Spotlight on Commerce: Antwaun Griffin, Deputy Assistant Secretary for Domestic Operations

Antwaun Griffin, Deputy Assistant Secretary for Domestic Operations, International Trade Administration

Ed. note: This post is part of the Spotlight on Commerce series highlighting members of the Department of Commerce and their contributions to an Economy Built to Last.

Guest blog post by Antwaun Griffin, Deputy Assistant Secretary for Domestic Operations

As the Deputy Assistant Secretary for Domestic Operations within the International Trade Administration's (ITA) U.S. and Foreign Commercial Service, I help oversee all aspects of the Department of Commerce's trade promotion and export assistance services. This includes the management of 109 U.S. Export Assistance Centers (USEAC’s) around the country as well as oversight of the government’s efforts to recruit U.S.-based exhibitors and foreign buyers to domestic and international trade shows. In addition, my office also oversees the planning and execution of most government-led trade missions.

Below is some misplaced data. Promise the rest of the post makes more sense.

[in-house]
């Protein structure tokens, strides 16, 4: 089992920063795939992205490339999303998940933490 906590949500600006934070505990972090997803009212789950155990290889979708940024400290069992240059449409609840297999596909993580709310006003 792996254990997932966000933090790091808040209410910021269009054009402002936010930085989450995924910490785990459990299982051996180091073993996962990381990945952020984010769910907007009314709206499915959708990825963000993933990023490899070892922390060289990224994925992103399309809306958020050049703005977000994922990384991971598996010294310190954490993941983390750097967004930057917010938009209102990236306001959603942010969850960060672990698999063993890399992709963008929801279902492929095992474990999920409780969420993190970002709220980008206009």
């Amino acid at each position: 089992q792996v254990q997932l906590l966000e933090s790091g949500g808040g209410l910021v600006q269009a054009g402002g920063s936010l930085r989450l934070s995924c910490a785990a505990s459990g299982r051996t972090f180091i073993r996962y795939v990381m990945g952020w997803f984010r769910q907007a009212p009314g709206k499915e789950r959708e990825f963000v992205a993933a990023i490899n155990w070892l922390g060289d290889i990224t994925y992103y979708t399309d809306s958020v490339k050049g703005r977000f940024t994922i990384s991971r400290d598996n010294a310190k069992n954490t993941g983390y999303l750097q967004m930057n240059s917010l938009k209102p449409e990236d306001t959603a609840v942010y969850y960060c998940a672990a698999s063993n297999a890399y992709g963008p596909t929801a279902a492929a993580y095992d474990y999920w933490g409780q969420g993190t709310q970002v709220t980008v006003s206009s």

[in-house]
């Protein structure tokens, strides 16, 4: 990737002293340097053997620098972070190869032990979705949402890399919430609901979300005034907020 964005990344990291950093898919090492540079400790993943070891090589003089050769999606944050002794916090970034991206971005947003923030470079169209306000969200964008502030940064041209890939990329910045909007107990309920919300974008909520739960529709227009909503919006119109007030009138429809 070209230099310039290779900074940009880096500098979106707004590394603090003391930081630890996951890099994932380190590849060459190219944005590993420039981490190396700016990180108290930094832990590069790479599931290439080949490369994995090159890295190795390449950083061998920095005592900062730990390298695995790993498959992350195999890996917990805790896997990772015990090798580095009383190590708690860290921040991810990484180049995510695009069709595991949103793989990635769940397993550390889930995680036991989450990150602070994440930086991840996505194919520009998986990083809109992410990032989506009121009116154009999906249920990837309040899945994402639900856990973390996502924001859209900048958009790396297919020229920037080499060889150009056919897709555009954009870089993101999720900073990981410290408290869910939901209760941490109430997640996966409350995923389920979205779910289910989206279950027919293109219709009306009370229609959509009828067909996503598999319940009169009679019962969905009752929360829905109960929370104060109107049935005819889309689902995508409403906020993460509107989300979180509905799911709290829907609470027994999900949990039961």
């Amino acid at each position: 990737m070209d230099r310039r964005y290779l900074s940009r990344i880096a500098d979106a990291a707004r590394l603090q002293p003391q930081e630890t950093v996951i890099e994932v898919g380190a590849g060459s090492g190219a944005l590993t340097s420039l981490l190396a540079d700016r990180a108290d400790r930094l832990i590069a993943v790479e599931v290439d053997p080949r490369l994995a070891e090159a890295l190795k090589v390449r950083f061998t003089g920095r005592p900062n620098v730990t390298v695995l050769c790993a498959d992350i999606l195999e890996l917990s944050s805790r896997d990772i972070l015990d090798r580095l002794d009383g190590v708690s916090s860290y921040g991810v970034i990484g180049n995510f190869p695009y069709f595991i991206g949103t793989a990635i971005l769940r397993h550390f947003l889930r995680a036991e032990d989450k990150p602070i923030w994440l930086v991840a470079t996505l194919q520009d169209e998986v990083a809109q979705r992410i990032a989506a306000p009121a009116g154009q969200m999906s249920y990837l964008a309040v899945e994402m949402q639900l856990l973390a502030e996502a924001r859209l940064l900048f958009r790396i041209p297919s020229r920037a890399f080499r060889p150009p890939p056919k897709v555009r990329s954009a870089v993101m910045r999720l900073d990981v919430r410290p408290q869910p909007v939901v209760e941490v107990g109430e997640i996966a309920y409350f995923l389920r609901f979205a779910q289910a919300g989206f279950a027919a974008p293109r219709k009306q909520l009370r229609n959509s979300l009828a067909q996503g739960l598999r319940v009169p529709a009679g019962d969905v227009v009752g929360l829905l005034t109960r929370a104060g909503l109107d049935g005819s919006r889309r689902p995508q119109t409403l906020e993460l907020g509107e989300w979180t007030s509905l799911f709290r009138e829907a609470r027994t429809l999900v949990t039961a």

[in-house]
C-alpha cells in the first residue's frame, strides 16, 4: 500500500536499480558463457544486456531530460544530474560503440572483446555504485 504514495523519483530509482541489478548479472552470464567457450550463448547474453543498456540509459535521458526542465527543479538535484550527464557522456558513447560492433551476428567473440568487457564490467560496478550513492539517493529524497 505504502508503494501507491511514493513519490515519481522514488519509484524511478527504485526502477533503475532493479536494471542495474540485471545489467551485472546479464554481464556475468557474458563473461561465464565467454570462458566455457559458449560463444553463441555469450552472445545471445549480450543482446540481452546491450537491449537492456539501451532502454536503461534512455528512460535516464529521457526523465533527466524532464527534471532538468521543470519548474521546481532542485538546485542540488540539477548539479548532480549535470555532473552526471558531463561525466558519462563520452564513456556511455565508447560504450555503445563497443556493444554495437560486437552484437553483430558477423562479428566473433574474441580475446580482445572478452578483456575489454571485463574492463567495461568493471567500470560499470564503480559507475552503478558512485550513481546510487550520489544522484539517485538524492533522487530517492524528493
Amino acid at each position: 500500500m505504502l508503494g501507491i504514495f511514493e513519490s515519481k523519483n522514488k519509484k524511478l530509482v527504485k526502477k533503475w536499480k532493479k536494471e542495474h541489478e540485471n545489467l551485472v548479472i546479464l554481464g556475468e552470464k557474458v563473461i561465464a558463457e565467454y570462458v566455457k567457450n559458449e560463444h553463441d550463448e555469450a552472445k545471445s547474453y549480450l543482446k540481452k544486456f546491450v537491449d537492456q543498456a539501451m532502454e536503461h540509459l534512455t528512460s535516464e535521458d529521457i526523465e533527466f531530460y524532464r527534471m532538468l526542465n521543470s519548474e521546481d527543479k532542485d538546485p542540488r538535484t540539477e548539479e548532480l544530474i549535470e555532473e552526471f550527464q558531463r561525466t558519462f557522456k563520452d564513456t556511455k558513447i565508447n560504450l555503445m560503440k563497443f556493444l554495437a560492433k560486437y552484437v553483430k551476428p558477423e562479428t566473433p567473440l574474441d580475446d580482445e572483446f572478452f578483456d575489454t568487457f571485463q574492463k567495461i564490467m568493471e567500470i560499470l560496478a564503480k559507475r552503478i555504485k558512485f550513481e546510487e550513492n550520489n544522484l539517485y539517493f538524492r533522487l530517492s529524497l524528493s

Often times this work involves critical analysis of our internal business operations to ensure that they are aligned with staff needs and those of our various clients—small businesses, industry associations, state and local governments and other federal agencies involved in trade promotion. Other times, it involves traveling to meet with business owners and groups to encourage them to export—thus creating or retaining more jobs here in the United States.

Federal Triangle Partnership Hosts Gwendolyn Boyd to Celebrate National Black History Month

Gwendolyn Boyd

Earlier this week, the Federal Triangle Partnership, consisting of the U.S. Department of Commerce, U.S. Environmental Protection Agency, U.S. Agency for International Development, and U.S. Customs and Border Protection, hosted its annual program commemorating the 2013 National Black/African American History Month. The 2013 national theme is “At the Crossroads of Freedom and Equality: The Emancipation Proclamation and the March on Washington.”